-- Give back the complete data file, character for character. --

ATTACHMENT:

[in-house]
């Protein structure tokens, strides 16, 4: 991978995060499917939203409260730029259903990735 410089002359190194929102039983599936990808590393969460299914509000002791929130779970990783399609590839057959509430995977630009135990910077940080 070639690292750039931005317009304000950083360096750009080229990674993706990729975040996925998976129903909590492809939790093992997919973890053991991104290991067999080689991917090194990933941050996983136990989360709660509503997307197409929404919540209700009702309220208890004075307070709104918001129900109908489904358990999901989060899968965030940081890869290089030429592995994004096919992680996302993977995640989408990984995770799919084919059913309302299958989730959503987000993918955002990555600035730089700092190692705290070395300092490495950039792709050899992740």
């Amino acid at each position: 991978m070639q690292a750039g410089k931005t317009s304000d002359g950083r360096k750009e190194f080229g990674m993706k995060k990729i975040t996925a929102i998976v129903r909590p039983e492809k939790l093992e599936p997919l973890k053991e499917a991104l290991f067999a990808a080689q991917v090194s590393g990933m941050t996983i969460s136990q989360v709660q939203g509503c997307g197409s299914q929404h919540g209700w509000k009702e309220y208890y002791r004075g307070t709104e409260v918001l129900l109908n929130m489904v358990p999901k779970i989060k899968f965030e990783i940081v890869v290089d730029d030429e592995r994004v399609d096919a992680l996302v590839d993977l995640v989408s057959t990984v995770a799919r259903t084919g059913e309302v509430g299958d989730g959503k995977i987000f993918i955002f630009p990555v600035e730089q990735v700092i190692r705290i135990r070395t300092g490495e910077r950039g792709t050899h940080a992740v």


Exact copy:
[in-house]
């Protein structure tokens, strides 16, 4: 991978995060499917939203409260730029259903990735 410089002359190194929102039983599936990808590393969460299914509000002791929130779970990783399609590839057959509430995977630009135990910077940080 070639690292750039931005317009304000950083360096750009080229990674993706990729975040996925998976129903909590492809939790093992997919973890053991991104290991067999080689991917090194990933941050996983136990989360709660509503997307197409929404919540209700009702309220208890004075307070709104918001129900109908489904358990999901989060899968965030940081890869290089030429592995994004096919992680996302993977995640989408990984995770799919084919059913309302299958989730959503987000993918955002990555600035730089700092190692705290070395300092490495950039792709050899992740």
């Amino acid at each position: 991978m070639q690292a750039g410089k931005t317009s304000d002359g950083r360096k750009e190194f080229g990674m993706k995060k990729i975040t996925a929102i998976v129903r909590p039983e492809k939790l093992e599936p997919l973890k053991e499917a991104l290991f067999a990808a080689q991917v090194s590393g990933m941050t996983i969460s136990q989360v709660q939203g509503c997307g197409s299914q929404h919540g209700w509000k009702e309220y208890y002791r004075g307070t709104e409260v918001l129900l109908n929130m489904v358990p999901k779970i989060k899968f965030e990783i940081v890869v290089d730029d030429e592995r994004v399609d096919a992680l996302v590839d993977l995640v989408s057959t990984v995770a799919r259903t084919g059913e309302v509430g299958d989730g959503k995977i987000f993918i955002f630009p990555v600035e730089q990735v700092i190692r705290i135990r070395t300092g490495e910077r950039g792709t050899h940080a992740v």